Entries by Andrew Cline

To keep government in check, subscribe to a newspaper

Note: This column was first published in the New Hampshire Union Leader July 5, 2019. By Andrew Cline Reading through the state budget passed and vetoed last week, I was struck by how many provisions had gone either unreported or lightly reported. The people’s elected representatives had just passed a $13 billion budget, and the […]


Five secrets of the Legislature’s 2020-21 state budget

State budgets are like the Grinch’s Santa sack. They’re huge, unwieldy, and overstuffed with giveaways and surprises. Their contents are a mystery to anyone who doesn’t have hours to crawl inside and unwrap every little package, which is pretty much every normal person.  We’re not normal (we like reading budgets), so we’ve done the unpacking […]


How the Legislature’s budget compares to the governor’s

The Legislature’s final budget spends $497.3 million more than Gov. Chris Sununu’s budget in General and Education Trust Fund appropriations in the 2019 and 2020-21 fiscal years. In this report, we examine the three major differences between these competing budget visions: total General and Education Trust Fund appropriations, business tax rates, and disposition of the […]


Legislature’s budget imposes retroactive tax increase on N.H. employers

The legislative budget finalized on Wednesday and Thursday exposes most New Hampshire businesses to a retroactive tax increase, Department of Revenue Administration data show.  The Committee of Conference budget raises the rates at which employers in New Hampshire have been taxed since January 1. Because it applies to taxes already paid, it would force thousands […]

House, Senate budgets spend & tax significantly more than governor’s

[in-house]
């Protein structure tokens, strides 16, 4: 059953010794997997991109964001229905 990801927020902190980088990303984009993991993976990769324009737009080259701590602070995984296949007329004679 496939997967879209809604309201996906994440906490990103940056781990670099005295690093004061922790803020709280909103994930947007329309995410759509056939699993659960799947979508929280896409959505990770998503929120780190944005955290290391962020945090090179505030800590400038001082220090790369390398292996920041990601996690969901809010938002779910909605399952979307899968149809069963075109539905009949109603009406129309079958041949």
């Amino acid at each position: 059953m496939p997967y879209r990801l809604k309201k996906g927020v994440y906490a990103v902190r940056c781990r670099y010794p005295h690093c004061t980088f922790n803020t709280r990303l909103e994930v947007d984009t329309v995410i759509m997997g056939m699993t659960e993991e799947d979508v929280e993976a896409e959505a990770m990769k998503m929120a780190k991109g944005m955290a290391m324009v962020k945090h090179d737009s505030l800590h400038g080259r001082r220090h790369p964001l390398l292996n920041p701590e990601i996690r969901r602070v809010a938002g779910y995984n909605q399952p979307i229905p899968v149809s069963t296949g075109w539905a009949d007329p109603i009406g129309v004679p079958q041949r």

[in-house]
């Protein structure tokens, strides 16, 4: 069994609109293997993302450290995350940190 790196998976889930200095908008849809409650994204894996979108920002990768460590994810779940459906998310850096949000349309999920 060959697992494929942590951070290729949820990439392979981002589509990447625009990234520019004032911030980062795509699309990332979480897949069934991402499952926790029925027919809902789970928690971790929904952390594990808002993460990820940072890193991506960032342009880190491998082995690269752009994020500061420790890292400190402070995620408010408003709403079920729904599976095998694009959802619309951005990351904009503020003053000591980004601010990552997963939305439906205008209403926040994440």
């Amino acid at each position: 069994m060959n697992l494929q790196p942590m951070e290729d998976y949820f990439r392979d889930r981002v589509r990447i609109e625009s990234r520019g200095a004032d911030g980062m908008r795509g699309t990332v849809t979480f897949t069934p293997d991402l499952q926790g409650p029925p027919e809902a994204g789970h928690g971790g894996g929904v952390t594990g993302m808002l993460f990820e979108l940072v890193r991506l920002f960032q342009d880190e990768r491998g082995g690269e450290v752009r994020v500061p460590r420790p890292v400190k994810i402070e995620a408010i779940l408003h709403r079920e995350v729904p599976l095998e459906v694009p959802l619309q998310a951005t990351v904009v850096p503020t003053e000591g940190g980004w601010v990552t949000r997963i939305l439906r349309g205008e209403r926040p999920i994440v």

The budgets passed by the New Hampshire House and Senate propose significant spending increases that are unsustainable without tax increases. Unsurprisingly, both contain large tax increases to cover the costs of their higher spending. By contrast, Gov. Chris Sununu’s budget keeps spending to levels that are sustainable without raising taxes. A Josiah Bartlett Center comparison […]


Our legislators must be scientific super geniuses

For years, legislators have been on a relentless quest to raise electricity rates for Granite Staters. Because unlike the rest of us, they are geniuses.  None of us knows exactly what New Hampshire’s energy mix should be. None of us could say precisely how much of the state’s energy should come from solar or biomass.  […]


Arkansas’ Medicaid Expansion work woes shouldn’t kill NH’s experiment before it starts

Just as New Hampshire begins monitoring its Medicaid work requirements this month, legislators consider a bill to kill those requirements. Often cited as a justification for eliminating the work requirements is Arkansas’ experience in 2018. That year, 18,164 Arkansas Medicaid enrollees lost coverage after the state enacted work requirements. But a closer look at the […]


With credit report restrictions, did legislators just hurt minority job applicants?

To protect minorities from hiring discrimination, state lawmakers just passed legislation shown in academic studies to reduce the odds that minority applicants are hired. Hello, law of unintended consequences. It’s recently become a progressive article of faith that employer credit history checks must be discriminatory in their effect if not their intent because minorities tend […]